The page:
Congratulations! You've made it to "the sweet spot."

That's what Dr. Brooke Chalk of Novant Health Coastal OB-GYN Midwifery - New Hanover in Wilmington, North Carolina, calls the 13th through 27th weeks of pregnancy. Fatigue and morning sickness typically disappear, and you'll thrill to the first faint flutters of your baby moving inside you.

The second trimester ushers in a physical transformation that declares your status as an "expectant mom" to the world. Still, some women are alarmed when they notice "a pooch" in their lower abdomen and that their back now curves to support that change, Chalk said.

"For women who are very fit or have never had a belly before, it is very weird to see your body do that, but remember: You're growing a human, and that's a big deal," she said. "Some women are going to see numbers on the scale that they have never seen before, and that can be overwhelming or scary. I think setting expectations up front is very important."

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If your weight was normal before you got pregnant, 25 to 35 pounds is the recommended gain, Chalk said. That drops to 15 to 25 if you were overweight to begin with and 11 to 20 pounds if you were obese. Women with twins or multiples will need to gain even more — your doctor will tell you how much. Do your best to stay within those ranges, Chalk urged, but "give yourself some grace" if you crave a hot fudge sundae every now and then. (This story on cravings may help.) Make sure you get a balanced diet and drink plenty of water.

If you were active before getting pregnant, your doctor will likely tell you to keep it up as long as you feel comfortable — whether you run, bike, lift weights or do aerobics, Chalk said. If you were more sedentary, start small and build from there. Walk around the block, go for a swim, work in the garden. Being active will lower your risk for diabetes, high blood pressure and other health problems — and help prep your body for labor and delivery.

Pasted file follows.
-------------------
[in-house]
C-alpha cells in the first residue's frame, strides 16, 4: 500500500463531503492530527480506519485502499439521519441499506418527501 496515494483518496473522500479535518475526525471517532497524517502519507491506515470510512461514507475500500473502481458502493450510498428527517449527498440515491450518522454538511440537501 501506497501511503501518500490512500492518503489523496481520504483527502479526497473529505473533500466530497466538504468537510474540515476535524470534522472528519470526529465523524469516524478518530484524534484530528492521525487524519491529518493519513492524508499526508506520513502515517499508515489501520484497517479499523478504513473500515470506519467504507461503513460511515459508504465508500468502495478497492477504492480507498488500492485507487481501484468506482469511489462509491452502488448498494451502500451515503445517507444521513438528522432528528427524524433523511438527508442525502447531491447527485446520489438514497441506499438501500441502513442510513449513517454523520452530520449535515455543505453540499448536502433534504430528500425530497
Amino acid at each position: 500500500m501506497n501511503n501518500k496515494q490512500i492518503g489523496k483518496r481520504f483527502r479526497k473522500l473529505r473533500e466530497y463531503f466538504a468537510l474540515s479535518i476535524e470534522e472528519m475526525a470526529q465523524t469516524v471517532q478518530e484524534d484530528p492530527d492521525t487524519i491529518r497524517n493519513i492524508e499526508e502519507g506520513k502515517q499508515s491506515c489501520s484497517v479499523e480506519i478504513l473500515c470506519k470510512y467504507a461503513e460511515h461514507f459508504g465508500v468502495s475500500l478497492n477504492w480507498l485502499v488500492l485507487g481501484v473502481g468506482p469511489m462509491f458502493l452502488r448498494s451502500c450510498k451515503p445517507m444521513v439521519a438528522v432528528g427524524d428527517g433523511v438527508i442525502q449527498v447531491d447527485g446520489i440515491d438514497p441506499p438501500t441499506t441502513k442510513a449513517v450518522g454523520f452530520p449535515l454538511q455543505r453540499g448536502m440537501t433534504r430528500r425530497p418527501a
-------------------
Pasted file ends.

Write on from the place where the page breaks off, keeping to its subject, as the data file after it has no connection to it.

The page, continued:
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These are some changes you may experience during the second trimester:

Skin changes: Melasma, the so-called mask of pregnancy, affects up to half of expectant moms. You might see dark patches and spots on your forehead, cheeks, nose, chin, above the lips and sometimes on your arms, neck and back. Hormone changes may also cause your nipples and areolas to darken, and a dark line to appear up and down your belly. Rest assured, these skin changes usually disappear after delivery, though it may take a few months, Chalk said. Remember: During pregnancy, your skin is especially sensitive to the sun. Wear sunscreen and a sunhat when you are outdoors.

Stretch marks: About half of women get stretch marks in the second half of pregnancy. Keeping skin moisturized and staying hydrated can help keep them at bay. Aim to drink 80 to 100 ounces of water a day.

Leaky breasts: Many women begin to leak milk from time to time. This, too, is your hormones at work, and a nursing pad inside your bra can help prevent embarrassment. Usually, the fluid is colostrum, which is the first milk you make in preparation for feeding your baby. It is clear or white. Tell your doctor if you have discharge on one side only, or it is bloody, green or brown.

Bloating and sluggish bowels: Hormones factor in here, too. And as your baby grows, there is more pressure on your organs. Staying active can help keep things moving. Walking, swimming, yoga, Pilates and light aerobics are good choices. To help prevent gas, eat smaller meals several times a day. A diet rich in fiber — 25 to 30 grams a day — helps ward off constipation that can lead to hemorrhoids. Fruits, veggies, beans, whole-grain bread and pasta are fiber-rich choices.

How you sleep: Once you reach week 20, it's time to start sleeping on your left side if you don't already, Chalk said. That's because your expanding uterus can compress the large vein called the vena cava that carries blood to the heart from other parts of the body. So prop yourself with pillows or try sleeping in a recliner. And don't fret if you wake during the night and find you have flipped over onto your back, Chalk urged. Prop yourself on your side again and drift back to dreamland.

"Just remember: The second trimester is kind of the sweet spot, so take advantage of it," Chalk said. "Use this time to enjoy feeling better and to start prepping for when the baby comes."